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Making A Blended Family Work: Part Three

This is the third part in a short series of articles detailing a transition from the dreaded step-mom to love-mom.

How does a step-mom keep her husband involved in parenting?

You and your husband became partners in marriage when you took your marriage vows. It is very important that you become partners in parenting also. You cannot do this without constant communication about the children.

Before you even marry, you should sit down and discuss parenting. What are the rules of the house regarding: bedtimes, homework, chores, sports, staying overnight with friends, having company, allowances, hanging out and dating for teens, cell phones, computer and video games, social networking sites, etc.? What are you going to do to enforce these rules? Who is to be the primary enforcer?

Your husband needs to know that he cannot simply turn the children over to you. He must maintain his role as man of the house and father to his children. Tell him that you are more than happy to be the step-mother, but you will not take full responsibility. It must be a shared responsibility.

You will both make mistakes, but the most important thing to remember is to be consistent and back each other up. If you make a decision that he does not agree with, he should back you up in front of the child, discuss it with you in private and give you the opportunity to reverse the decision yourself instead of “going over your head” to tell the child that you were wrong. This will let the children know that you have the authority to make decisions. It will also let them know that you are secure enough to change your mind after thinking things through. And it will teach them that their father backs you up and they can't come between you by complaining to him about your decisions.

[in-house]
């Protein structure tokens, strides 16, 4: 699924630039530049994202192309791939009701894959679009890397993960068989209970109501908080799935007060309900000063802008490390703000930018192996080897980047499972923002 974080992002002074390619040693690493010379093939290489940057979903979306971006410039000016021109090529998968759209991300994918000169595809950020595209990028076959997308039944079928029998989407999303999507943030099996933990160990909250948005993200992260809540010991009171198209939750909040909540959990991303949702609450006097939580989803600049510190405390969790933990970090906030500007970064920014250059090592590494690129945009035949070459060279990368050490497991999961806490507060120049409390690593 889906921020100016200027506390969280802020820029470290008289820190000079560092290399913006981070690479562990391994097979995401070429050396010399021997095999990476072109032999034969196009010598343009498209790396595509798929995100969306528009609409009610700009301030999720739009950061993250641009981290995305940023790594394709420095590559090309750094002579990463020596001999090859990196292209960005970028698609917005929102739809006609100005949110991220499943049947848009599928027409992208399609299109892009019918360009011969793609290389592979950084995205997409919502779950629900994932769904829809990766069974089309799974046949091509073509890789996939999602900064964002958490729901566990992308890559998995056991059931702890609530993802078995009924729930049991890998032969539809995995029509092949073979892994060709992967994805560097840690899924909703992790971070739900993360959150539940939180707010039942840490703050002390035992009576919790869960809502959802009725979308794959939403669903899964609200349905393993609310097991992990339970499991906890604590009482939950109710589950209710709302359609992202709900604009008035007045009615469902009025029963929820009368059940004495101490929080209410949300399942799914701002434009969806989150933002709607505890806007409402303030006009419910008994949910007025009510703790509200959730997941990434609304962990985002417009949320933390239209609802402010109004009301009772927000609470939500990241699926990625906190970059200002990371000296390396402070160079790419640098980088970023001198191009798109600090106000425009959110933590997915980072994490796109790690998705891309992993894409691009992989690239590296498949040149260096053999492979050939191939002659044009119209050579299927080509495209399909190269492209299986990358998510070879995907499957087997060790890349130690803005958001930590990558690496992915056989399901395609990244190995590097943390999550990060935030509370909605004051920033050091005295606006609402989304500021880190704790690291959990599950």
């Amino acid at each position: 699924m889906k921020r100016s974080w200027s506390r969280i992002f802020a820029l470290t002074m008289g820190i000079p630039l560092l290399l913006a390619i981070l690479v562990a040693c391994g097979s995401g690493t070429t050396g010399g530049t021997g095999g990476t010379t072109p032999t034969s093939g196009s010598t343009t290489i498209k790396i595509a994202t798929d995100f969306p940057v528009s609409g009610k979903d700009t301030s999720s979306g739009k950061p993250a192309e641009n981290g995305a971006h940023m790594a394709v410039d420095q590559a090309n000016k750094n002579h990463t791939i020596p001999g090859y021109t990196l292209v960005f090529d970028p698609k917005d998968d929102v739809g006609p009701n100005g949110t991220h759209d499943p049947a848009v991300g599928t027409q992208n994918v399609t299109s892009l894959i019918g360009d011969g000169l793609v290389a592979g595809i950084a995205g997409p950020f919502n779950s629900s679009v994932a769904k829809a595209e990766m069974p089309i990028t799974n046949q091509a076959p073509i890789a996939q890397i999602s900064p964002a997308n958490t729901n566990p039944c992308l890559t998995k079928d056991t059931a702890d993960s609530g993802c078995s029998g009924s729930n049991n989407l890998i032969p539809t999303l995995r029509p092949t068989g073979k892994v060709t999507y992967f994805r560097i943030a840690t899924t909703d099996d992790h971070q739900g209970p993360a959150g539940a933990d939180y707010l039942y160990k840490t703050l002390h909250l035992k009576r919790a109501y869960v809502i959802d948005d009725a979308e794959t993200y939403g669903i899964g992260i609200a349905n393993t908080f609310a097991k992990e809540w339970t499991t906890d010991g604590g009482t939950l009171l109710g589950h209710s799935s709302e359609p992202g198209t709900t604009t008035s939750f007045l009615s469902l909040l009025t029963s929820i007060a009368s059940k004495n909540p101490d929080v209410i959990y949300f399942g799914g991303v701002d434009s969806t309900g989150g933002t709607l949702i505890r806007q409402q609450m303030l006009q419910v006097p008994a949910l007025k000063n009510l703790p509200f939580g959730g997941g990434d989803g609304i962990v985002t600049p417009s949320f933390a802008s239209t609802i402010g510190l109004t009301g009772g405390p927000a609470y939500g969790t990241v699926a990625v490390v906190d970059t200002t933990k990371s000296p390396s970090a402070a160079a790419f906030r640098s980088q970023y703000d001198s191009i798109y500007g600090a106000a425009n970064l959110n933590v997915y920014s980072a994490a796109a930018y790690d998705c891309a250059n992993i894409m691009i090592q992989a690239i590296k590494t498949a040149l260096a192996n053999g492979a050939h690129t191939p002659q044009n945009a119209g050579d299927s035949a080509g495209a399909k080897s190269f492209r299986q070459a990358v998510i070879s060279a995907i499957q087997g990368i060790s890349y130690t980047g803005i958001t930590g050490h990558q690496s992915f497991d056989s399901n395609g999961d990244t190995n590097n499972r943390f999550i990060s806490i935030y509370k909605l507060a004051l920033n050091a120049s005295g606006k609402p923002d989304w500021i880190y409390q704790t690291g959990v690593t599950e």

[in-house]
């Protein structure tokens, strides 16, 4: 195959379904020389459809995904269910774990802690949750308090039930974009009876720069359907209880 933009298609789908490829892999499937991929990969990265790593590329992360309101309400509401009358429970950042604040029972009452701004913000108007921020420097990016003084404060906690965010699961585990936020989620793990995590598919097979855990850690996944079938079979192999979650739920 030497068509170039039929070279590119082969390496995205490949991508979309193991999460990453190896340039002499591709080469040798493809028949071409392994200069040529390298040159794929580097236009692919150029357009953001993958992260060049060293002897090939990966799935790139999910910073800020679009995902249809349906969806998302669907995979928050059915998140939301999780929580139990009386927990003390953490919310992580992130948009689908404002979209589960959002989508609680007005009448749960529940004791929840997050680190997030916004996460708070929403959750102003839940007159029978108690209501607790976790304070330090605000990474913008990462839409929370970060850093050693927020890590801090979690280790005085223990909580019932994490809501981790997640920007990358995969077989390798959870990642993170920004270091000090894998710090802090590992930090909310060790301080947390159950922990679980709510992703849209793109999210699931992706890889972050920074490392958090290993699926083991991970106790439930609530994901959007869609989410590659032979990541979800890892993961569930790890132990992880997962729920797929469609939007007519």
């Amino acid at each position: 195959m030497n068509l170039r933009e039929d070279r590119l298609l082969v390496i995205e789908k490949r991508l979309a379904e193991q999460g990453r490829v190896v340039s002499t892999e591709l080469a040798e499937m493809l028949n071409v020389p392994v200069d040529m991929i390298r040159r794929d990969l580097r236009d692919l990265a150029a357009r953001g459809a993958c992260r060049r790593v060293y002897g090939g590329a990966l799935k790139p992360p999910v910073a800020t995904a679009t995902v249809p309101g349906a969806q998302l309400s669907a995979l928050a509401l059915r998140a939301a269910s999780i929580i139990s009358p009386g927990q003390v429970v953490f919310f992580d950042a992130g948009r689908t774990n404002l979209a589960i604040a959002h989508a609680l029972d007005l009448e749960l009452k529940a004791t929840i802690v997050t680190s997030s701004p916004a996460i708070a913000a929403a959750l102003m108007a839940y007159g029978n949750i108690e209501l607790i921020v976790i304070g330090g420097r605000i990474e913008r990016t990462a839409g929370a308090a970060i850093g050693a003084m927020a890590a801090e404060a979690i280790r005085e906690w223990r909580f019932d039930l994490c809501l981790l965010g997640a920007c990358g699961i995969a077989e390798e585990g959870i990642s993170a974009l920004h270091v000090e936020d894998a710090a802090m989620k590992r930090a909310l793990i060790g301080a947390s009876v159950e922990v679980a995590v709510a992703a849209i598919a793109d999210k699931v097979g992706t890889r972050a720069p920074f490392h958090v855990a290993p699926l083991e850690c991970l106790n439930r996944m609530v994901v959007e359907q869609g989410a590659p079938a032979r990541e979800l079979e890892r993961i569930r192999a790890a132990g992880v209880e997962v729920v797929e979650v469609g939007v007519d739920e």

There may be issues that arise from the difference in rules at your house and that of their mother. Make sure your husband knows about these issues and takes a leading role in dealing with them. He should be the one to address these issues with his children and his ex-wife.

Some issues are easy to address. The difference in bedtimes can be handled by saying, “This is the bedtime when you are in this house. If your mother sets a different bedtime, that is her prerogative and you must follow the bedtimes in each house.

If, however, you are talking about something like wearing make-up, revealing clothing, or underage drinking at home; that is an entirely different matter. These issues should be addressed with the ex-wife and her husband. If you feel strongly about them, you should make your feelings known and give reasons why you think the behavior is not acceptable. Your husband should then take up these issues with his ex-wife.

In the end, he needs to support your feelings and if the other family does not relent, it becomes a case of “in our house, you must behave this way.” What you do at your mother's is her business. If you feel that what the ex is allowing is endangering the children, that is another issue that needs to be taken up with the lawyers and courts.